“Religious Liberty and the Mormon Question” The American Sentinel 5, 35, pp. 273-275.

September 4, 1890

AN interesting question, and a very important one too, has been raised in connection with the Sunday-law controversy; it is this: How can any one oppose Sunday laws on the ground that they are religious, and at the same time favor laws forbidding polygamy, which the Mormons hold as a part of their religion? To many the question appears difficult; but the answer is direct and easy, for the two things are totally unlike in every essential particular.

It is urged, however, that the Sabbath and marriage are both divine institutions, and that therefore the same rule should apply to both. It is true that marriage is a divine institution, but in a widely different sense from the Sabbath. The Sabbath is a divine institution, not only in the sense that it was instituted by the Creator, but in the sense that its existence depends solely upon divine revelation. And this revelation is something with which civil government can have nothing to do. Marriage is a divine institution in quite another sense, namely, it is ordained of God, not only because it is a matter of revelation, but because the inherent sense of every man informs him that marriage is one of the objects of life; he is instinctively drawn into the marriage bond. It is a natural relation, not, like the Sabbath, dependent upon revelation for its very existence. The Sabbath has reference solely to God, and to man’s relation to him; marriage pertains wholly to the relations which the Creator designed should exist between man and woman. God has separated, not only in revelation but in nature, between the duties which man owes to him, and the duties which every man owes to his fellowmen; and a just regard for human rights demands that this distinction be respected.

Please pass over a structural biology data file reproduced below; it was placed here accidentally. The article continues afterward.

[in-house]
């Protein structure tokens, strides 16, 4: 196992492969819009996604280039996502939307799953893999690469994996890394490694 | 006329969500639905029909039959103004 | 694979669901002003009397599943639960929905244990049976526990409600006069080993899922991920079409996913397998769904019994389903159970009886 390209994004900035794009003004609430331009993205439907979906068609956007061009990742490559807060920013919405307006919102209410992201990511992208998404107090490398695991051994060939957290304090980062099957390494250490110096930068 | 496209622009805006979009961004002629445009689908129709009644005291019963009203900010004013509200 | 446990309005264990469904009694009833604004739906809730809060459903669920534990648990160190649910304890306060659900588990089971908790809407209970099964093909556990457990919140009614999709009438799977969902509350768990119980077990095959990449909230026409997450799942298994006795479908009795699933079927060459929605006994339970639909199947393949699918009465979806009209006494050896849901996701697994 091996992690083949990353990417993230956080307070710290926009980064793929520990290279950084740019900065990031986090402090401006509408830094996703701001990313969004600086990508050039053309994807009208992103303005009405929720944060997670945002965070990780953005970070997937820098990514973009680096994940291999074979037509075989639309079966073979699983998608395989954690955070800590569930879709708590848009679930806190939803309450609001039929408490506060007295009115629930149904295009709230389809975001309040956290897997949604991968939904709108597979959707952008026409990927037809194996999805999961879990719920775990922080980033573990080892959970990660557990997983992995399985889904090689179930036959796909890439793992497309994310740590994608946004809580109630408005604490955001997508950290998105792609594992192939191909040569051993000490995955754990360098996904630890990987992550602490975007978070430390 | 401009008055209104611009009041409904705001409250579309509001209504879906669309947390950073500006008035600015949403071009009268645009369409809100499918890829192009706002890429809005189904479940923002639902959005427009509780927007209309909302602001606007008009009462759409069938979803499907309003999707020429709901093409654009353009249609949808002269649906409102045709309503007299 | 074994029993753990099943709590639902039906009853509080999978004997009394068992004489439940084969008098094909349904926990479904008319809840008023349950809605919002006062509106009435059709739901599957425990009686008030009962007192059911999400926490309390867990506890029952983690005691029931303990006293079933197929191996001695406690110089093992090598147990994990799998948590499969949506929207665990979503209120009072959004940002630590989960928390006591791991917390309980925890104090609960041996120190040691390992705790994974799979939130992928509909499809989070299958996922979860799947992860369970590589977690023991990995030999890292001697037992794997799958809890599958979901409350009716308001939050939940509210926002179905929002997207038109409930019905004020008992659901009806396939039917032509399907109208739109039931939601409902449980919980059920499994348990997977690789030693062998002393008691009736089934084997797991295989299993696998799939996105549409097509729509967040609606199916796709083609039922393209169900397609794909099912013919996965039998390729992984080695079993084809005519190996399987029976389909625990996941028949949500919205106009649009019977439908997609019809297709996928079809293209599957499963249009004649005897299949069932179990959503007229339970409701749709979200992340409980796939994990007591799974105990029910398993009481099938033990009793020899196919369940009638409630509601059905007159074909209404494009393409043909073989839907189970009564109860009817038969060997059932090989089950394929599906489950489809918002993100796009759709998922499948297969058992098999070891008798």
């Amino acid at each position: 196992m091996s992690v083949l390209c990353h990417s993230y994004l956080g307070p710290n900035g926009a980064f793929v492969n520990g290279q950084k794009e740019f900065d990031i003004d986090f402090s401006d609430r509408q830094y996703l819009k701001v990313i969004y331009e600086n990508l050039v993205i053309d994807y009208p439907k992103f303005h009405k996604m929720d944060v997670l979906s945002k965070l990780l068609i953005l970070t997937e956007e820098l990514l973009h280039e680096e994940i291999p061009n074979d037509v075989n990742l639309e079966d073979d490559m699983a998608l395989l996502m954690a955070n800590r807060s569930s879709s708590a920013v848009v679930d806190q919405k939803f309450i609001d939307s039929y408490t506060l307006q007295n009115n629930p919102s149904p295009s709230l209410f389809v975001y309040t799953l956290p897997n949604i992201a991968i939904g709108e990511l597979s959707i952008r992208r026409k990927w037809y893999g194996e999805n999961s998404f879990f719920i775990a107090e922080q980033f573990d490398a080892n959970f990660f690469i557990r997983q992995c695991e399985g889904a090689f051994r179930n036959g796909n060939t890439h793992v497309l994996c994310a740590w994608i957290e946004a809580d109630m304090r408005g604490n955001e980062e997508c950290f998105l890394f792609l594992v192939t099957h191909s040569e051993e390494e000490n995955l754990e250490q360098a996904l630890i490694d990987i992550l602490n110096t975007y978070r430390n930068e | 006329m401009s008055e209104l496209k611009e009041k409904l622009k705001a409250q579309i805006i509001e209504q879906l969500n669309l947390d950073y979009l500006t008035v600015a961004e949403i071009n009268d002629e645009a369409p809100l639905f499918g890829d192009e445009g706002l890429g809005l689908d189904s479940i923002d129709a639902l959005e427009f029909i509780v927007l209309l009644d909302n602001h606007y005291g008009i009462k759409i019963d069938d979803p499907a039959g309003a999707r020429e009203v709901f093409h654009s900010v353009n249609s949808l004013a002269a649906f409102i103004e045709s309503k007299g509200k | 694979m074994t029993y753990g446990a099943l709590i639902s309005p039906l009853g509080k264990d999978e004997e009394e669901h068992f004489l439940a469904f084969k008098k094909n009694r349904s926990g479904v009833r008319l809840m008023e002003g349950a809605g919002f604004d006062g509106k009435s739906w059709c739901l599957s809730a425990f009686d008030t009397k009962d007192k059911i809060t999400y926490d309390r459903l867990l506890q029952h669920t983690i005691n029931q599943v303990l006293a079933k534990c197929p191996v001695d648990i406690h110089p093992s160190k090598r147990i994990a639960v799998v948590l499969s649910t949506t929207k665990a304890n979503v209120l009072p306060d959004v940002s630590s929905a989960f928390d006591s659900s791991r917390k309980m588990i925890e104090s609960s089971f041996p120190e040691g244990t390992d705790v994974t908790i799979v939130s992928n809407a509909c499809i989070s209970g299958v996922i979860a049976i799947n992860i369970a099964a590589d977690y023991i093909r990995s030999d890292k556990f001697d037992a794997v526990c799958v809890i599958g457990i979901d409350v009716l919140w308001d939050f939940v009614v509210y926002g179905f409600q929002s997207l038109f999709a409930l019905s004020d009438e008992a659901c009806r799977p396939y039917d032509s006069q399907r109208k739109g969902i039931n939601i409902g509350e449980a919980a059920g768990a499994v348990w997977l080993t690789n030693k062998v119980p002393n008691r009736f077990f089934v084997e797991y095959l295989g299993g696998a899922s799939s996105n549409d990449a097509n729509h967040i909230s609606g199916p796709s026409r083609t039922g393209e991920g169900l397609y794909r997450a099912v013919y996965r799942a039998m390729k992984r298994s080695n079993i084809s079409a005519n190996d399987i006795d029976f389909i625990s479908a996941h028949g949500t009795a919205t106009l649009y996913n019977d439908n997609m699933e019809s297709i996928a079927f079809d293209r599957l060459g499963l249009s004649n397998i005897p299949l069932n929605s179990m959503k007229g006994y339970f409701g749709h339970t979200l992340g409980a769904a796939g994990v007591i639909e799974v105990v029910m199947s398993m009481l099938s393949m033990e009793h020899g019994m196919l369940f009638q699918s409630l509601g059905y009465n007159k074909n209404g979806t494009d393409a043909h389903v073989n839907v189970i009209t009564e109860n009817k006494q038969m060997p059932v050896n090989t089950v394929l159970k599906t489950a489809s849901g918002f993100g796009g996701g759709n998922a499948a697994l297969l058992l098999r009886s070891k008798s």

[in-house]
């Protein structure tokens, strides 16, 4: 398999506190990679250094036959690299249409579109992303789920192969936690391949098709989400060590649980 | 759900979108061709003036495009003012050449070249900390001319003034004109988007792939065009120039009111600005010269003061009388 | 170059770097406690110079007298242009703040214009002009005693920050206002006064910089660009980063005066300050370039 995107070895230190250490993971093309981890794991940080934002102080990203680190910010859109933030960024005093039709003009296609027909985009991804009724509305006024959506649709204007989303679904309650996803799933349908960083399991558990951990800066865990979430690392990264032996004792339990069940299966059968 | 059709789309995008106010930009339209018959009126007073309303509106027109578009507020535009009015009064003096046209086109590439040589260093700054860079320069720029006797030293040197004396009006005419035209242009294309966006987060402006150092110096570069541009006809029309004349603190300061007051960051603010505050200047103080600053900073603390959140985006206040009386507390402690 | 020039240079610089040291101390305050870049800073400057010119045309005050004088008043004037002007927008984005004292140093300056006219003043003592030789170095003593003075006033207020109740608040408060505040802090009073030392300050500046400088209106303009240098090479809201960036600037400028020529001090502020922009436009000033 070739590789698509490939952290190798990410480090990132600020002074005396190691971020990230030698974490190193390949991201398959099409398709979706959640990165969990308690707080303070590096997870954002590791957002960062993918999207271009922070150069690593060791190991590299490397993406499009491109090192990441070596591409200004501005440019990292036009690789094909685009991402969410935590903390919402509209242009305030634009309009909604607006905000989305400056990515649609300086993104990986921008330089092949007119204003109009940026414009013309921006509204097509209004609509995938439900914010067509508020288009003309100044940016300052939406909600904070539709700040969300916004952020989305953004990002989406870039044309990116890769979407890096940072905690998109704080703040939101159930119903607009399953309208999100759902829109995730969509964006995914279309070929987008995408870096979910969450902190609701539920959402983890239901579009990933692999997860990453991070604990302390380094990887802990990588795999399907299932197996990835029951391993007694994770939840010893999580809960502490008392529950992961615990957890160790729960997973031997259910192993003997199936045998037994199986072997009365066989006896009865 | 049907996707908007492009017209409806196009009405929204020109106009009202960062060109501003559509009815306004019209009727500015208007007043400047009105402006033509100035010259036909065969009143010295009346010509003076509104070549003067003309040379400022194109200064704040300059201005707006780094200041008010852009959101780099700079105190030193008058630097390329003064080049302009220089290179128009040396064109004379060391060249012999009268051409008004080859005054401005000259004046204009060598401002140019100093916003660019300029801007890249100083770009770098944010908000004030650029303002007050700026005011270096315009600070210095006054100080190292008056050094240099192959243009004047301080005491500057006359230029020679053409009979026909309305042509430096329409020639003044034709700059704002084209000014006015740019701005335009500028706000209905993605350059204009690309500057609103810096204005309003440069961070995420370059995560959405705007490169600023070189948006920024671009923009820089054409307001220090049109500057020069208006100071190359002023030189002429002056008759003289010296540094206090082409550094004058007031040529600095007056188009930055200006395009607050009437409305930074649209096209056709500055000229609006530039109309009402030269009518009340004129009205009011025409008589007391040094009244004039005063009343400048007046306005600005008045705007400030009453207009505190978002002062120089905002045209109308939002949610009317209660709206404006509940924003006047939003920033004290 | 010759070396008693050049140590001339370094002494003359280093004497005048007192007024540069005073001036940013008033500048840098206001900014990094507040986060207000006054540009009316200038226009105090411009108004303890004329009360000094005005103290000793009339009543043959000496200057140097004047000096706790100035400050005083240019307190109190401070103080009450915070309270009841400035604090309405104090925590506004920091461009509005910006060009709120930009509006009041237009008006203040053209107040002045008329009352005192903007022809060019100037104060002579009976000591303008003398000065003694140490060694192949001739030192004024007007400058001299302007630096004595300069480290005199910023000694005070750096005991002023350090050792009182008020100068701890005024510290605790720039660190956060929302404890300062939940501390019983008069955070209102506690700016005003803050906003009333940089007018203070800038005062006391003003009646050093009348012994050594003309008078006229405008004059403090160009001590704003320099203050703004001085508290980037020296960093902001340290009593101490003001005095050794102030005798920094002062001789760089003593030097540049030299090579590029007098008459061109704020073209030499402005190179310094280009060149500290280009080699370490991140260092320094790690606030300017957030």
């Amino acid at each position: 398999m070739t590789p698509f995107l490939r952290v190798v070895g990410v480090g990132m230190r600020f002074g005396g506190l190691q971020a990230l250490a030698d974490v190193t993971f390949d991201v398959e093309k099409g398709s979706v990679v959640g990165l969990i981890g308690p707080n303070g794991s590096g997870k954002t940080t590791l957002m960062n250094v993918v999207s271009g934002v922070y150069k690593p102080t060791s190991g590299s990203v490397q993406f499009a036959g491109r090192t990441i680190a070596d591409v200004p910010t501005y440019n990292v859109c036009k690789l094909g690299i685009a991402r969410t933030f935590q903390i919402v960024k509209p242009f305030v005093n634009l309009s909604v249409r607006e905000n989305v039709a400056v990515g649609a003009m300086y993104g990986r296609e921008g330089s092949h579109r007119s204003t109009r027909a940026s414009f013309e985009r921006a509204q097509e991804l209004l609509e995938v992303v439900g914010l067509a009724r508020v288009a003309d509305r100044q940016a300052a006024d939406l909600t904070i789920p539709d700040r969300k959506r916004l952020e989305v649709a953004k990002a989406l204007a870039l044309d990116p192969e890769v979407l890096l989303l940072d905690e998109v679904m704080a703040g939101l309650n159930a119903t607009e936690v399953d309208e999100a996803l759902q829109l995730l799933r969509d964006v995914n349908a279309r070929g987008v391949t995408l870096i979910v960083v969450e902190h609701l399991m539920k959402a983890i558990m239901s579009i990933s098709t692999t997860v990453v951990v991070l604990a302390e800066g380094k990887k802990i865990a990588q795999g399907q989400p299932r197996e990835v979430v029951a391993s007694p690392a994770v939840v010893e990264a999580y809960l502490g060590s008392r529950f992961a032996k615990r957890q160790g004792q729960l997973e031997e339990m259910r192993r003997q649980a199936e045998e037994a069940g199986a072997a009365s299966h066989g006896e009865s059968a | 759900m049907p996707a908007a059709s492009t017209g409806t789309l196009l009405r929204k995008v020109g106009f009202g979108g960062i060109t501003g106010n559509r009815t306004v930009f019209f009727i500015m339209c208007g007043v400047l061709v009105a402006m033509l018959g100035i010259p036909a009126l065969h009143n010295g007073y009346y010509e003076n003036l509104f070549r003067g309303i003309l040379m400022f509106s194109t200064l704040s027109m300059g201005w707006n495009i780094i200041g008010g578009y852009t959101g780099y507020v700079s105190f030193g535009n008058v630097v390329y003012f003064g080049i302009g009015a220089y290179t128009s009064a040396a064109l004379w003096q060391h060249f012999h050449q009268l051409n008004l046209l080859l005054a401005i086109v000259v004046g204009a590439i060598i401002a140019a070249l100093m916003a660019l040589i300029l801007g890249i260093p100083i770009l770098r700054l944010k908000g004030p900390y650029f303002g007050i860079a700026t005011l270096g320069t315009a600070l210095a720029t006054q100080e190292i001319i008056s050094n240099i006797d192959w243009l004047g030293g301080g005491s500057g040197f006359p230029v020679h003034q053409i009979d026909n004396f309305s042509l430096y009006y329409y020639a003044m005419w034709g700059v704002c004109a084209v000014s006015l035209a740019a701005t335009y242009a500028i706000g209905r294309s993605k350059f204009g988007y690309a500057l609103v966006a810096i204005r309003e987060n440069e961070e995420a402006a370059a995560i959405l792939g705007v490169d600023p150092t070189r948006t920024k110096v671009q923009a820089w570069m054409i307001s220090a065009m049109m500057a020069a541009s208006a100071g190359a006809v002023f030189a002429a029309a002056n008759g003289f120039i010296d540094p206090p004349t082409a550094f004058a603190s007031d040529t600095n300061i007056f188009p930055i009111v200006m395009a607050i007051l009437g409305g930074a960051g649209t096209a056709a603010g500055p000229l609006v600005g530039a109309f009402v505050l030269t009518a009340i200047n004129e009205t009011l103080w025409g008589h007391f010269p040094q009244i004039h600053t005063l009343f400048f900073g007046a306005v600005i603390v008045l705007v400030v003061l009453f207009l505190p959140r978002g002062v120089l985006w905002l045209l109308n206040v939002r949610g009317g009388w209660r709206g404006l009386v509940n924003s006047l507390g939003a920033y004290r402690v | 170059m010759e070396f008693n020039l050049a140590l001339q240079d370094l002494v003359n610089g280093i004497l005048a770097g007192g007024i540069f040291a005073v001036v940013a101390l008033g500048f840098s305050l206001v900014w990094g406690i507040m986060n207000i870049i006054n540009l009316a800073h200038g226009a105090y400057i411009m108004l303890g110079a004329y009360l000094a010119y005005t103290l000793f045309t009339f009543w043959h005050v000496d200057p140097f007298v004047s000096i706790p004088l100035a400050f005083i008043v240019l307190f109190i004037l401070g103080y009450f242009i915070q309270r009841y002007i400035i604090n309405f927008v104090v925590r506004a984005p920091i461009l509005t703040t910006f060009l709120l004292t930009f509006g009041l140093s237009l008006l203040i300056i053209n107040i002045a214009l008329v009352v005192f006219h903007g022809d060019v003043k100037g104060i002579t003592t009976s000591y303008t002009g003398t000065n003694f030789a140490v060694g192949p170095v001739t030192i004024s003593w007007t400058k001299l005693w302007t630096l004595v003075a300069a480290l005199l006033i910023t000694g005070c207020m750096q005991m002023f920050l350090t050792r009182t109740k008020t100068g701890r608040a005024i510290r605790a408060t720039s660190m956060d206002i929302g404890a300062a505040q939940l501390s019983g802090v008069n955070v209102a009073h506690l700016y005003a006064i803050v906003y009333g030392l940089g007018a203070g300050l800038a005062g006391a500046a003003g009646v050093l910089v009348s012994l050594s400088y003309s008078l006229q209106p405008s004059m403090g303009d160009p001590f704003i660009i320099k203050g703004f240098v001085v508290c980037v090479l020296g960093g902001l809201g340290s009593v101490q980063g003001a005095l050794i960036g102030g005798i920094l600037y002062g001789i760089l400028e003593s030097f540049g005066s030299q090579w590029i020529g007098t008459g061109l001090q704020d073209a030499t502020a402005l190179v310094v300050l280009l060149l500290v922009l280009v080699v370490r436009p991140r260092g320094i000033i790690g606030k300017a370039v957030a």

The reason for the distinction between the duties which men owe to God, and the duties which they owe one to another, is so evident, that it needs only to be pointed out to be apparent to every one. God is the great moral Governor; to him every soul is responsible; to him every free moral agent must give account. To permit any power whatever to come between the individual and God, would destroy this individual responsibility to God. If it were the province of the State to enforce the law of God, the individual would naturally seek to know not the will of God, but the will of the State. And the effect would be to put the State in the place of God, just as the Papacy puts the Pope in the place of God, “so that he as God sitteth in the temple of God, showing himself that he is God.” But God has no vicegerent upon earth.